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Seasoning

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Title: Seasoning  
Author: World Heritage Encyclopedia
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Subject: Ajinomoto, Jorim, Potato waffle, List of culinary herbs and spices, List of condiments
Collection: Cooking Techniques, Culinary Terms
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Seasoning

The ingredients for achiote paste: ground annatto, oregano, ground cumin and ground cloves

Seasoning is the process of adding salt, herbs, or spices to food to enhance the flavor.

Contents

  • General meaning 1
  • Oil infusion 2
  • Escoffier 3
    • Seasonings 3.1
    • Condiments 3.2
  • See also 4
  • References 5

General meaning

Seasonings include herbs and spices, which are themselves frequently referred to as "seasonings". However, Larousse Gastronomique states that "to season and to flavour are not the same thing", insisting that seasoning includes a large or small amount of salt being added to a preparation.[1] Salt may be used to draw out water, or to magnify a natural flavor of a food making it richer or more delicate, depending on the dish. This type of procedure is akin to curing. For instance, kosher salt (a coarser-grained salt) is rubbed into chicken, lamb, and beef to tenderize the meat and improve flavor. Other seasonings like black pepper and basil transfer some of their flavor to the food. A well designed dish may combine seasonings that complement each other.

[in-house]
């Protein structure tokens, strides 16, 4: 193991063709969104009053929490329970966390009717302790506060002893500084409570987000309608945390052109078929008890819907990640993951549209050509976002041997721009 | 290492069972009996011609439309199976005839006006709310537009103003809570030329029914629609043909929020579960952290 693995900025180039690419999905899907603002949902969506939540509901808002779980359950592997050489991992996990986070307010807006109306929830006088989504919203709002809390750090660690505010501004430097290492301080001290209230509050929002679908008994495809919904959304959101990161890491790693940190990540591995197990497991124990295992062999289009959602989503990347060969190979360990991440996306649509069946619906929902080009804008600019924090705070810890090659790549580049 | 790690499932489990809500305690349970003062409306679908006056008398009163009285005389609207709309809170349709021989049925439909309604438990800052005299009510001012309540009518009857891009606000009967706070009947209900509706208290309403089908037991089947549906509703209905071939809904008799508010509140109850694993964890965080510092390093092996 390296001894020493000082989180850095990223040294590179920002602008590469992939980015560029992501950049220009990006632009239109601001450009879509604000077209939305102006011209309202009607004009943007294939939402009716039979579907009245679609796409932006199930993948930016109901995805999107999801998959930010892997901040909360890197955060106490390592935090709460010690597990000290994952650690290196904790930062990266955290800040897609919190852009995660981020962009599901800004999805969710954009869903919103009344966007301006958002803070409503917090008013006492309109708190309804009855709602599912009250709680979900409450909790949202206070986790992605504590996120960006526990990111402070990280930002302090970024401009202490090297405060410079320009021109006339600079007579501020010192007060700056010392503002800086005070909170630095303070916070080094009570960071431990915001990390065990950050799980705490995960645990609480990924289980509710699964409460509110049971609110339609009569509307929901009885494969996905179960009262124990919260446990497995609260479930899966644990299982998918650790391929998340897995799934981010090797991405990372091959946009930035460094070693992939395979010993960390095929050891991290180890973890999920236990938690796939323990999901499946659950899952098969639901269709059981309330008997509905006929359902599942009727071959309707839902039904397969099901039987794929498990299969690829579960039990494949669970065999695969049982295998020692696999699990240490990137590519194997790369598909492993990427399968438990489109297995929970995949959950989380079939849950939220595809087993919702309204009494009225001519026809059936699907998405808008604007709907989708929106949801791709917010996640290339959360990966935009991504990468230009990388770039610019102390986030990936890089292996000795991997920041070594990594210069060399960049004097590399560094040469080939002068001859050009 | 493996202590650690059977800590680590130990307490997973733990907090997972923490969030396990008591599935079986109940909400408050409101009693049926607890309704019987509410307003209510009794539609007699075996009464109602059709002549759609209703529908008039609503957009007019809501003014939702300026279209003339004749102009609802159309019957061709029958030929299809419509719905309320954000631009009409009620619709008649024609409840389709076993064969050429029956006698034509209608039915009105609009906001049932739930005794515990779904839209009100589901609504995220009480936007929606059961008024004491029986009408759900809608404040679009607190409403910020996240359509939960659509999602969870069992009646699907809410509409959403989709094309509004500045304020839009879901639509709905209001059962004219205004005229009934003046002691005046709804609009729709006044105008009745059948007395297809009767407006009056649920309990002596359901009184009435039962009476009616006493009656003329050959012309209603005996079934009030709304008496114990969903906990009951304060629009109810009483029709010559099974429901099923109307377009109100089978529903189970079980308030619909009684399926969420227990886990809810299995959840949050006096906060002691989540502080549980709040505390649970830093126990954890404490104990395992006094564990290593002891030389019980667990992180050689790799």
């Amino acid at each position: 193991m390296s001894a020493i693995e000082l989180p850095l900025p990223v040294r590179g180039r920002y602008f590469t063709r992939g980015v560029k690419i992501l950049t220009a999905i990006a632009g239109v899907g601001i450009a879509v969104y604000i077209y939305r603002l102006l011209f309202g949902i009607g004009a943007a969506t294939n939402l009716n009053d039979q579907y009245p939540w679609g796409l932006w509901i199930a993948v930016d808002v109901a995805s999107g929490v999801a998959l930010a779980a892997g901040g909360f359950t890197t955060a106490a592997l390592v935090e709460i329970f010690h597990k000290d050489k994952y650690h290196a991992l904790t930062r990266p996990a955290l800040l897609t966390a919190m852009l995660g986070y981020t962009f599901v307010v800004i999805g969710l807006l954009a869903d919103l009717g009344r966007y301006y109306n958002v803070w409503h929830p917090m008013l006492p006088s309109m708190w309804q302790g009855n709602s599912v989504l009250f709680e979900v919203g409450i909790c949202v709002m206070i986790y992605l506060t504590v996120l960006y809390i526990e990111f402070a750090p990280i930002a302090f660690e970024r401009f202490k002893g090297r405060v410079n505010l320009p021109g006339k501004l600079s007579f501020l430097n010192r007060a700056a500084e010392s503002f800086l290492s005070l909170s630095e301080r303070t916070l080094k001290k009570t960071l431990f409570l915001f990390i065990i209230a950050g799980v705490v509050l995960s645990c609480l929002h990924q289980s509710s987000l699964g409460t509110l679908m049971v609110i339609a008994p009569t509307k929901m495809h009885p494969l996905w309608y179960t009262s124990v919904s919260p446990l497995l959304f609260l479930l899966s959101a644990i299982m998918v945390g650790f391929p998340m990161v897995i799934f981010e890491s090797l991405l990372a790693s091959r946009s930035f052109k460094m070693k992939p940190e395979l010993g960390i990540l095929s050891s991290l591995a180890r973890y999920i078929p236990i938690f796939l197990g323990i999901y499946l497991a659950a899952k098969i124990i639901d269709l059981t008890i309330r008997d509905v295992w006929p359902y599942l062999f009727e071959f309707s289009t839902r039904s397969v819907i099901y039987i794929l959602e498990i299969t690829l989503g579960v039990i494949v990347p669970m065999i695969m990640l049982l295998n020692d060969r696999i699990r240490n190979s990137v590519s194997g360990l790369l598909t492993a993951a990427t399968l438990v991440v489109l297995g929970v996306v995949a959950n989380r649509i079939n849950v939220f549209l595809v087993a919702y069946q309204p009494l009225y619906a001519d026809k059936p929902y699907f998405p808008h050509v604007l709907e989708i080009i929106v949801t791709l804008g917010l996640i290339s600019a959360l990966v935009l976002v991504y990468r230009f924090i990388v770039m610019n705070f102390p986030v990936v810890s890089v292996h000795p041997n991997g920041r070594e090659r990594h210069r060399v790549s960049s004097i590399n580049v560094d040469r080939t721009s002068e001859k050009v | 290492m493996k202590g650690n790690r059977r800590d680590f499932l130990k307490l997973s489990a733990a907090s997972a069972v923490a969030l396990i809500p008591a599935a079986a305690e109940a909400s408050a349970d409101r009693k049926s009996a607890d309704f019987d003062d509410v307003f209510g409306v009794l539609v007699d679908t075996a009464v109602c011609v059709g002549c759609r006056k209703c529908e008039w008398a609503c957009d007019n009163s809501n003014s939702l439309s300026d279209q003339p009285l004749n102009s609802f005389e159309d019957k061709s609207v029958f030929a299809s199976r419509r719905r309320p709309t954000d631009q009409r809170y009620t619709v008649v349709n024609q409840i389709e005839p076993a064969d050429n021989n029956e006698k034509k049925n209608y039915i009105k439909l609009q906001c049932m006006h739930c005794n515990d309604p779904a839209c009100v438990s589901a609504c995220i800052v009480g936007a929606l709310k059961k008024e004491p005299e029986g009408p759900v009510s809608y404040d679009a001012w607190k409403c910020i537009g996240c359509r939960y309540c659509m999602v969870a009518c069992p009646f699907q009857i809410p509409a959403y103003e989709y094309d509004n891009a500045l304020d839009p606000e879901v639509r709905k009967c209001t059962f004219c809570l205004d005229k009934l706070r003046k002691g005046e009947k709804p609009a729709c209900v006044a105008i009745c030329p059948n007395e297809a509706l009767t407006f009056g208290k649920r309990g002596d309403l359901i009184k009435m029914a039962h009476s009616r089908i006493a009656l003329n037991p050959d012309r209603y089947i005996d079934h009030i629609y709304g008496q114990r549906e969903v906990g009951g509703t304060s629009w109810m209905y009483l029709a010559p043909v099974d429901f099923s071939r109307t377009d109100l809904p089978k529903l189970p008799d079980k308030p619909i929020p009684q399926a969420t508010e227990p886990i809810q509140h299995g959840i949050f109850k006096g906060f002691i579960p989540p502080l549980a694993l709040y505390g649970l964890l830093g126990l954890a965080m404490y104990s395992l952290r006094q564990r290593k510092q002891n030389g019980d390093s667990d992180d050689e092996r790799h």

In addition to the choice of herbs and seasoning, the timing of when flavors are added will affect the food that is being cooked.

In some cultures, meat may be seasoned by pouring sauce over the dish at the table. A variety of seasoning techniques exist in various cultures.

Oil infusion

Infused oils are also used for seasoning. There are two methods for doing an infusion — hot and cold. Olive oil makes a good infusion base for some herbs, but tends to go rancid more quickly than other oils. Infused oils should be kept refrigerated.

Escoffier

In Le Guide culinaire,[2] Auguste Escoffier divides seasoning and condiments into the following groups:

Seasonings

Salts
  1. Saline seasoningsSalt, spiced salt, saltpeter.
  2. Acid seasoningsPlain vinegar (sodium acetate), or same aromatized with tarragon; verjuice, lemon and orange juices.
  3. Hot seasoningsPeppercorns, ground or coarsely chopped pepper, or mignonette pepper; paprika, curry, cayenne, and mixed pepper spices.
  4. Saccharine seasoningsSugar, honey.

Condiments

Condiments
  1. The pungentsonions, shallots, garlic, chives, and horseradish.
  2. Hot condimentsMustard, gherkins, capers, English sauces, such as Worcestershire, Baron Green Seasoning, Harvey's Sauce, ketchup, etc. and American sauces such as chili sauce, Tabasco, A1 Steak Sauce, etc.; the wines used in reductions and braisings; the finishing elements of sauces and soups.
  3. Fatty substances—Most animal fats, butter, vegetable greases (edible oils and margarine).

See also

References

  1. ^ Larousse Gastronomique (1961), Crown Publishers
    (Translated from the French, Librairie Larousse, Paris (1938))
  2. ^ Auguste Escoffier (1903), Le Guide culinaire, Editions Flammarion
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